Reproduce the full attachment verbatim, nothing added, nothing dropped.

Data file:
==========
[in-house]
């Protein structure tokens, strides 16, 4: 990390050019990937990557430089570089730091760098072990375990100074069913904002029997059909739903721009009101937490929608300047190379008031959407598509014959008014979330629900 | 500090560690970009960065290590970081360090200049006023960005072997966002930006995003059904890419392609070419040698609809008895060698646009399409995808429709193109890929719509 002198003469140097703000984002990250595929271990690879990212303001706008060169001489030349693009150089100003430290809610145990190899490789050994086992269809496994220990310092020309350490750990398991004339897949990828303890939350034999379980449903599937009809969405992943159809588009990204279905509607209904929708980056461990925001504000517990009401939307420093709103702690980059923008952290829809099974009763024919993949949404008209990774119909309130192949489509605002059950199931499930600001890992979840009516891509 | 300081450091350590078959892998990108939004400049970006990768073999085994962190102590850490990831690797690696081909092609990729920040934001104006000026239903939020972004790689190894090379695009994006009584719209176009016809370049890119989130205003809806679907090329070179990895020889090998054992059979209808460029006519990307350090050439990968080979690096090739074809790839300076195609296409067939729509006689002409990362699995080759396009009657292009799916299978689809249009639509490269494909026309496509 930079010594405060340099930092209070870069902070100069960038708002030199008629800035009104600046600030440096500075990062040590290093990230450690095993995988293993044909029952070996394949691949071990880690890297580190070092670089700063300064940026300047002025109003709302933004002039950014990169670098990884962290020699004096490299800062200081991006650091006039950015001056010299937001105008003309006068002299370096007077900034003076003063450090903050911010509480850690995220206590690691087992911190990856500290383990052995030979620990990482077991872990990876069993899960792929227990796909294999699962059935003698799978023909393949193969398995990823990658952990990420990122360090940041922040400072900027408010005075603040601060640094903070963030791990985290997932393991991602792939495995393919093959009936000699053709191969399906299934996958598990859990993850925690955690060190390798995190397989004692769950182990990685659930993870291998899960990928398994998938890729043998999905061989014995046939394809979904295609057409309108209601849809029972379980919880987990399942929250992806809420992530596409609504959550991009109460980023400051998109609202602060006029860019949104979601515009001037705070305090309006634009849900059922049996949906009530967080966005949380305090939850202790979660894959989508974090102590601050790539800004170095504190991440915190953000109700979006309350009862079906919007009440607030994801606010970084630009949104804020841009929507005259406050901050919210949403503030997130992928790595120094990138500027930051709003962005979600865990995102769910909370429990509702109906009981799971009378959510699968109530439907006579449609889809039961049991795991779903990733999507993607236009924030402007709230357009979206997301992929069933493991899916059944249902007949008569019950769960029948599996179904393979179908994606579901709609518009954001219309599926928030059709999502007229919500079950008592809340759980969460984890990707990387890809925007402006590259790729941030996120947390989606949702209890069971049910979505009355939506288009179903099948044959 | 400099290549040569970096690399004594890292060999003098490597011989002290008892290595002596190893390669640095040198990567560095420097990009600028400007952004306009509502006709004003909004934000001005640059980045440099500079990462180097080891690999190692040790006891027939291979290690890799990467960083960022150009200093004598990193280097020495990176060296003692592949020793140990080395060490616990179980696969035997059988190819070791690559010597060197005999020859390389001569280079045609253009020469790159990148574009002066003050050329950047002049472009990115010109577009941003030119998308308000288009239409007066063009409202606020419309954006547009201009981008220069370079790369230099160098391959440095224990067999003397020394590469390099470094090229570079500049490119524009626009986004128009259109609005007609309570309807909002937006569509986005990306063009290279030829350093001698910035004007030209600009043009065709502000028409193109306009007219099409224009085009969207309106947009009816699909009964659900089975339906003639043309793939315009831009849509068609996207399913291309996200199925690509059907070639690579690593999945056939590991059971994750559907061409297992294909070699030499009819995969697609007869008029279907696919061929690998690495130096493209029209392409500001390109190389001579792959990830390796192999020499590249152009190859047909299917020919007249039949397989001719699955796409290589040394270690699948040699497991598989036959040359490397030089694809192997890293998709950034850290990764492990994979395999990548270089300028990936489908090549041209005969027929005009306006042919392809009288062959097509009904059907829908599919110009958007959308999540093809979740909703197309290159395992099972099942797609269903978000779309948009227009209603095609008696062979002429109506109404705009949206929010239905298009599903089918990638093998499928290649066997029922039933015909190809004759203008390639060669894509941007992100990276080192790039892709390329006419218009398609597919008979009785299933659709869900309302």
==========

[in-house]
């Protein structure tokens, strides 16, 4: 990390050019990937990557430089570089730091760098072990375990100074069913904002029997059909739903721009009101937490929608300047190379008031959407598509014959008014979330629900 | 500090560690970009960065290590970081360090200049006023960005072997966002930006995003059904890419392609070419040698609809008895060698646009399409995808429709193109890929719509 002198003469140097703000984002990250595929271990690879990212303001706008060169001489030349693009150089100003430290809610145990190899490789050994086992269809496994220990310092020309350490750990398991004339897949990828303890939350034999379980449903599937009809969405992943159809588009990204279905509607209904929708980056461990925001504000517990009401939307420093709103702690980059923008952290829809099974009763024919993949949404008209990774119909309130192949489509605002059950199931499930600001890992979840009516891509 | 300081450091350590078959892998990108939004400049970006990768073999085994962190102590850490990831690797690696081909092609990729920040934001104006000026239903939020972004790689190894090379695009994006009584719209176009016809370049890119989130205003809806679907090329070179990895020889090998054992059979209808460029006519990307350090050439990968080979690096090739074809790839300076195609296409067939729509006689002409990362699995080759396009009657292009799916299978689809249009639509490269494909026309496509 930079010594405060340099930092209070870069902070100069960038708002030199008629800035009104600046600030440096500075990062040590290093990230450690095993995988293993044909029952070996394949691949071990880690890297580190070092670089700063300064940026300047002025109003709302933004002039950014990169670098990884962290020699004096490299800062200081991006650091006039950015001056010299937001105008003309006068002299370096007077900034003076003063450090903050911010509480850690995220206590690691087992911190990856500290383990052995030979620990990482077991872990990876069993899960792929227990796909294999699962059935003698799978023909393949193969398995990823990658952990990420990122360090940041922040400072900027408010005075603040601060640094903070963030791990985290997932393991991602792939495995393919093959009936000699053709191969399906299934996958598990859990993850925690955690060190390798995190397989004692769950182990990685659930993870291998899960990928398994998938890729043998999905061989014995046939394809979904295609057409309108209601849809029972379980919880987990399942929250992806809420992530596409609504959550991009109460980023400051998109609202602060006029860019949104979601515009001037705070305090309006634009849900059922049996949906009530967080966005949380305090939850202790979660894959989508974090102590601050790539800004170095504190991440915190953000109700979006309350009862079906919007009440607030994801606010970084630009949104804020841009929507005259406050901050919210949403503030997130992928790595120094990138500027930051709003962005979600865990995102769910909370429990509702109906009981799971009378959510699968109530439907006579449609889809039961049991795991779903990733999507993607236009924030402007709230357009979206997301992929069933493991899916059944249902007949008569019950769960029948599996179904393979179908994606579901709609518009954001219309599926928030059709999502007229919500079950008592809340759980969460984890990707990387890809925007402006590259790729941030996120947390989606949702209890069971049910979505009355939506288009179903099948044959 | 400099290549040569970096690399004594890292060999003098490597011989002290008892290595002596190893390669640095040198990567560095420097990009600028400007952004306009509502006709004003909004934000001005640059980045440099500079990462180097080891690999190692040790006891027939291979290690890799990467960083960022150009200093004598990193280097020495990176060296003692592949020793140990080395060490616990179980696969035997059988190819070791690559010597060197005999020859390389001569280079045609253009020469790159990148574009002066003050050329950047002049472009990115010109577009941003030119998308308000288009239409007066063009409202606020419309954006547009201009981008220069370079790369230099160098391959440095224990067999003397020394590469390099470094090229570079500049490119524009626009986004128009259109609005007609309570309807909002937006569509986005990306063009290279030829350093001698910035004007030209600009043009065709502000028409193109306009007219099409224009085009969207309106947009009816699909009964659900089975339906003639043309793939315009831009849509068609996207399913291309996200199925690509059907070639690579690593999945056939590991059971994750559907061409297992294909070699030499009819995969697609007869008029279907696919061929690998690495130096493209029209392409500001390109190389001579792959990830390796192999020499590249152009190859047909299917020919007249039949397989001719699955796409290589040394270690699948040699497991598989036959040359490397030089694809192997890293998709950034850290990764492990994979395999990548270089300028990936489908090549041209005969027929005009306006042919392809009288062959097509009904059907829908599919110009958007959308999540093809979740909703197309290159395992099972099942797609269903978000779309948009227009209603095609008696062979002429109506109404705009949206929010239905298009599903089918990638093998499928290649066997029922039933015909190809004759203008390639060669894509941007992100990276080192790039892709390329006419218009398609597919008979009785299933659709869900309302």